It strikes me that horror games like MONSTER MAYHEM have a few key points where they fail, and one of the primary ones is that it seems that designers of these games (such as Twilight Creations) depend on the theme perhaps a little too much to carry the game- I mean, if you’re into George Romero pictures you’re going to want ZOMBIES, right? And sure, ZOMBIES is a fun enough game with the right crowd but mechanically it’s pretty dull stuff- not to mention the fact that the game is usually twice as long as it ought to be. Horror is such a broad and rich theme with the potential for countless interesting game applications- zombie games are practically a genre unto themselves these days but there’s also haunted houses, possession, werewolves, witchcraft, vampires of several different persuasions, and any number of other possible material for games to cover. However, simply dressing up a game in horror drag doesn’t really cut it with me and I think there are far too many games that reek of this approach. Even though BETRAYAL AT THE HOUSE ON THE HILL collapses under the combined weight of boring gameplay and “buggy” execution it at least had an interesting concept wherein the villain or other horror-causing agent was unknown until halfway through the game- a fun mechanic that rendered the first 50% of the game useless. And of course, BLACK MORN MANOR did pretty much the same thing years earlier also couched in a fairly routine and uninteresting structure.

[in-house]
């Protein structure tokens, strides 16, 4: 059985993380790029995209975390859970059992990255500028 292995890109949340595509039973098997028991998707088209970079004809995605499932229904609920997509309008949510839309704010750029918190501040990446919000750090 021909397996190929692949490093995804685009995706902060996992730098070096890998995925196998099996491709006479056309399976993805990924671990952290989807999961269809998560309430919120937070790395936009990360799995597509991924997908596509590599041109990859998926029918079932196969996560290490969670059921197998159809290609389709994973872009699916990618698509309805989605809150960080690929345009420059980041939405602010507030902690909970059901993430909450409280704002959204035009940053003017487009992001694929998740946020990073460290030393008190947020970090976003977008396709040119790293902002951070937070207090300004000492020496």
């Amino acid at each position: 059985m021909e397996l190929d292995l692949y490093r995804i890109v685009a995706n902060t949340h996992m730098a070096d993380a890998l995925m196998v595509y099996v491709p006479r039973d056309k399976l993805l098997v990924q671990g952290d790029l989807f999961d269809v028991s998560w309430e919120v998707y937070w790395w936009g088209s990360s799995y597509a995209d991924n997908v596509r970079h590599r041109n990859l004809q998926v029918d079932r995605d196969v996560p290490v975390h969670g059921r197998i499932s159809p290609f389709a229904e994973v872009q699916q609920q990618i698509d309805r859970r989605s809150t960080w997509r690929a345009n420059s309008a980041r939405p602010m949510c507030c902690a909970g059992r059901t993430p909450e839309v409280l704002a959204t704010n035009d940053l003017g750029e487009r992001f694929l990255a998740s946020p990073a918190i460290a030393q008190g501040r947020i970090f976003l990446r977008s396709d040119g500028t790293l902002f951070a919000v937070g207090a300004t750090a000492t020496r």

I believe that another reason that horror in games fails so often is that the game medium simply doesn’t lend itself to the psychological, emotional, and sometimes deeply personal reasons that horror film and literature work on us. Games strike me as a much more egalitarian medium wherein the audience is able to largely shape the tone, direction, and outcome of a narrative or situation. Films and literature are much more dictatorial and there is also a lot more control over what is given to the audience on a very discreet level. One of my favorite scenes in any horror film is in Dario Argento’s SUSPIRIA, when a girl looks out a window into the night and the night responds by opening its eyes. It’s an incredible scene that works on a deep psychological level (that sublimated fear we all have walking by a window at night) and there’s a conjunction of visual, audio, and compositional elements that work in concert to create a near-perfect instance of horror. The things I find really scary in films are things that create a sense of almost surreal displacement, like the scene in Werner Herzog’s 1979 NOSFERATU where Dracula attacks Johnathan Harker. It’s very subtle, but you can see that the set was built with a smaller-than-average door so as to make Klaus Kinski look out of place and supernatural in a very subtle way. These are examples of things in horror that games just can’t reach or likely even begin to approach because the mediums are just so different. I also suspect that real horror, terror, or fear is impossible in gaming largely because the medium simply works on a more logical, processional level than a film or piece of literature does.